The discussion on gun control is a tired one. Time and time again we come back to the same debate: whether or not gun control would infringe on Second Amendment rights, whether or not it is actually effective in reducing the amount of gun related violence in America.
News stories sound like broken records, with articles talking about the same problems and the same solutions, offering the same alternatives and same arguments.
I believe the American people, myself included, are tired of all this debate without tangible results.
After the unfortunate events in San Bernardino, here we are again, at square one. Once again gun control is at the center of discussion at American dinner tables. It will stay that way until something is done.
Tragedy will strike, mourning will follow, heated debate, then inaction. The whole thing a sickly routine that is part of the quotidian life of Americans.
There is a bright spot, though. President Obama issued an executive order on January 5, which included universal background checks on anyone attempting to acquire a firearm, as well as other components that, although do not go far enough, are preliminary steps toward laws that would actually be effective.
President Obama announced his executive order with an emotional speech that brought him to tears.
“Every time I think about those kids, it get sme mad,” Obama said, referring to the various mass shootings and deaths involving children, such as the Sandy Hook Elementary shooting.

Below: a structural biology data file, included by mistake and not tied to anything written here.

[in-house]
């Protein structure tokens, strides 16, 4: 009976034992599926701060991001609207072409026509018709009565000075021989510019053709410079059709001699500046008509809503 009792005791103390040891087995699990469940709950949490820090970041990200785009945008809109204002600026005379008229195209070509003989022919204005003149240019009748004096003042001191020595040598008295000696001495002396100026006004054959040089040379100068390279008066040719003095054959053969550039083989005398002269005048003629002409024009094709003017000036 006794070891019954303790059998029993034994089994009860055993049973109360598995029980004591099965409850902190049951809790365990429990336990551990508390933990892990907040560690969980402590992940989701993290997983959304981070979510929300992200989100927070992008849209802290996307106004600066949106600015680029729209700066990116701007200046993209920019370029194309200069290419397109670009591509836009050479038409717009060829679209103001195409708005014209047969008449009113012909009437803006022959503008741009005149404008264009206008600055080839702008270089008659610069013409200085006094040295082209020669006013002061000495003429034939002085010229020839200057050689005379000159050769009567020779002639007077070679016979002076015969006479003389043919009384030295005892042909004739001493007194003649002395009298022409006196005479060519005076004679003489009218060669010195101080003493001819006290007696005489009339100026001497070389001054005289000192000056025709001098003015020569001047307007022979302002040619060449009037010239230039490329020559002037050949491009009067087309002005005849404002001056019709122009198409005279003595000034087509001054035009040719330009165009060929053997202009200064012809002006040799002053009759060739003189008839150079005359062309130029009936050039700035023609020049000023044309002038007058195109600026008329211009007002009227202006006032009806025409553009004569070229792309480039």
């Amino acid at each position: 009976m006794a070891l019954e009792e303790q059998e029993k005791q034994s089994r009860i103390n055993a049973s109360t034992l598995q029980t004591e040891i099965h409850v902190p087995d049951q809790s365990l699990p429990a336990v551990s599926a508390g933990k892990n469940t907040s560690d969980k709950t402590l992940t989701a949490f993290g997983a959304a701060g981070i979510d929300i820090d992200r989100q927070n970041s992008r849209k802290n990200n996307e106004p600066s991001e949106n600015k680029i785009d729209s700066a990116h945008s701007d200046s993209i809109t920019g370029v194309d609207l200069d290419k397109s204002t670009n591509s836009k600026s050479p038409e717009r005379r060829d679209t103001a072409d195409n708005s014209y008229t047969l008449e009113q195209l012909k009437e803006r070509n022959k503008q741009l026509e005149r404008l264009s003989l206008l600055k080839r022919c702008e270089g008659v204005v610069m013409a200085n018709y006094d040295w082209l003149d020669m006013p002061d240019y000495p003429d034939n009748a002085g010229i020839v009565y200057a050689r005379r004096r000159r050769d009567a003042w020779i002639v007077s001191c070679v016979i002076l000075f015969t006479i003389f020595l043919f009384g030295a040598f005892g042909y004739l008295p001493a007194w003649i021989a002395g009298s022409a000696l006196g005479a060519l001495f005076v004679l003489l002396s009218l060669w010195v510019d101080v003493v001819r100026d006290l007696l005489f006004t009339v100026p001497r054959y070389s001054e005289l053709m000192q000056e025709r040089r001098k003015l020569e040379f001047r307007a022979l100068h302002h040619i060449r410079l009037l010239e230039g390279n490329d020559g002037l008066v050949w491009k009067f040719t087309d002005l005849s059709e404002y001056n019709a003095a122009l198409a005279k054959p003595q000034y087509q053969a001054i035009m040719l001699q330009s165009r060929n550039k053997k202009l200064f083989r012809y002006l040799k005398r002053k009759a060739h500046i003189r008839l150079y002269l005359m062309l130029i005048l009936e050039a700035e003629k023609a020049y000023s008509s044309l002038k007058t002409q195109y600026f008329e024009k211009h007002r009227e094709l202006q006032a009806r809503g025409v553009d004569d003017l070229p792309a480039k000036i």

The executive order was met with anger and sharp criticism from President Obama’s Republican colleagues.
“This president wants to act as if he’s a king, as if he’s a dictator,” Republican Governor Chris Christie said.
Many analysts on the Fox News network, as well, attacked Obama, and some even questioned his emotionality. Many even argued that gun violence went down, and gun control was not even necessary.
Whether or not the statistics are true, that can be argued.
But what can’t be argued is the fact that Americans suffer more gun related attacks than any other country in the world. According to International Action Network on Small Arms in the United States (IANSA), countries like Japan and Canada have fewer than 200 gun related incidents annually, while the United States has over 30,000.
Even after we factor in the fact that the United States has a higher population, the numbers still tell a tragic story.
Guns have become a problem in this country, and legislative action is necessary. Whether or not that law comes into fruition, is up to us, the citizens of this great country, and the victims of these incidents. We don’t need a ban on all firearms; all we need is common sense laws that restrict the access of guns to criminals and those with mental illnesses.
This is what President Obama has proposed various times during his presidency, only to be blocked by lawmakers in Washington.
It is our turn to have a say in what happens in our communities and cities. We cannot wait for another mass shooting to happen to provoke our elected officials to take action.
Too many lives have been lost, and families ruined. Unfortunately, our leaders have failed us. They’ve failed to come up with gun laws that protect us. It is now on our hands to change laws and make America safer.
We must make our voices heard; write to your local politicians, become involved in talks at home, become an activist to support common sense gun laws.
We must make a difference in our communities. Americans’ lives are being lost, not in Iraq, not in Syria, but in the very streets that we walk, in the very schools we study in and the theaters we go to.
We cannot afford inaction, not when American lives on the line, not when our families’ and friends’ lives are on the line.